I always said I wouldn’t become one of those parents that talks about poo. But one of the inevitable outcomes of the feeding process is the start of the seeming conveyor belt of poo. As sure as night follows day, as a new parent, you will discover that poo is closer to the centre of your world than you ever thought possible.
Discussing this wonderful topic is really thrust upon you as, from the outset, people are genuinely interested. Admittedly, most of these people are linked to the healthcare profession – midwives and health visitors who want to make sure baby is progressing well – but, either way, they have you focused on poo for (hopefully) the first time ever.
There are many types of poo when it comes to new-born babies. Initially, meconium (there’s no other cutesy name for this stuff, it’s evil) which sticks to your poor little ones nether regions like molasses (especially frustrating if, like us, you are using cotton wool and water instead of wipes in your baby’s early weeks to protect their skin for as long as possible). Wipe away, you’ll be attending to each nappy change for a while at this stage. Interestingly, I learnt recently that colostrum actually has a laxative effect which helps to clear this horrid substance, yet another amazing part of the body’s natural process.
Next comes something I shall refer to as “the night of poo”. Once baby’s system kicks in, when you have established feeding and the milk has started to work it’s way through, you will inevitable experience several poos in quick succession. For me, this has always resulted in a night of nappy after nappy, first filled with meconium but then gradually turning to a dark toffee-type consistency. Yum.
Following this, and I don’t know if this is a privilege associated just with my kids, comes “the live show”. I innocently started to change my first born’s nappy having sensed a poo was in residence, and was met with an ongoing, veritable ice-cream factory of poo. Keep on wiping; just as you are ready to whip the new nappy under their cute little bottom, more will undoubtedly emerge. Combine this lovely experience with the inevitable bleary-eyed haze of tiredness and it can get messy.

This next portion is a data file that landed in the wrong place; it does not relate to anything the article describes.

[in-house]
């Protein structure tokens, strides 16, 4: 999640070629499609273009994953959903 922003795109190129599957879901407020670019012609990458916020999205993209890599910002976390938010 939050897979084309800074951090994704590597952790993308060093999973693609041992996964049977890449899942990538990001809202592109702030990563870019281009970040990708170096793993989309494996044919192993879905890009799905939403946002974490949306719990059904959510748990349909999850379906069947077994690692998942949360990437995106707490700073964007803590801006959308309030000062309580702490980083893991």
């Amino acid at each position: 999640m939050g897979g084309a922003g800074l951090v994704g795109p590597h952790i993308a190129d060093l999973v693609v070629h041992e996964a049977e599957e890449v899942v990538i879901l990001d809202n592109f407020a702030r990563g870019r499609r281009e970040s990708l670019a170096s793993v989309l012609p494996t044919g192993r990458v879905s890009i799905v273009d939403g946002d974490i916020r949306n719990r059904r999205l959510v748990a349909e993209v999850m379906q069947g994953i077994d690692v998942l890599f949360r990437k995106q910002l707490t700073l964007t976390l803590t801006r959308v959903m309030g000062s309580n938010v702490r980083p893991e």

Ultimately, all the midwives and health visitors will tell you that you are aiming for chicken korma poos. A nice, mustard yellow colour and korma sauce consistency. That curry will never taste the same again. All I can say to reassure you is, when breastfeeding, nappies are rarely offensive. In fact I actually think they have an oaty loveliness about them, a pleasant aroma that is inherently natural. But then I’m definitely sleep deprived as I now have baby number two waking me every few hours and baby number one, at just 18 months, hasn’t finished with us yet so don;t take my word for anything!
Other poos of note include the lesser-spotted flying poo – I experiences this one with my first-born. It flew past my shoulder and slide down the wall. A lesson that links directly to “the live show” above – never assume it’s finished…
Exploda-poo is something I hear mentioned frequently amongst my mummy friends. Often these appear mid-feed and can be loud enough to make everyone jump.
But, hey, we are focusing on the messy output of feeding. Of course, there is also the hugely rewarding process of watching your little one gradually gain weight and strength. If they are anything like mine, you will eventually be rewarded with a pair of chunky thighs to be proud of. My favourite saying when my first-born was little was “I made that”. To think this chunky little monkey was all made of my milk was as satisfying as it comes. I felt real pride at an achievement so different to any others in my life so far.
I’m looking forward to watching my new little bundle get stronger and fatter – weigh-ins will soon be a time to smugly smile at the power of the boob – yet again.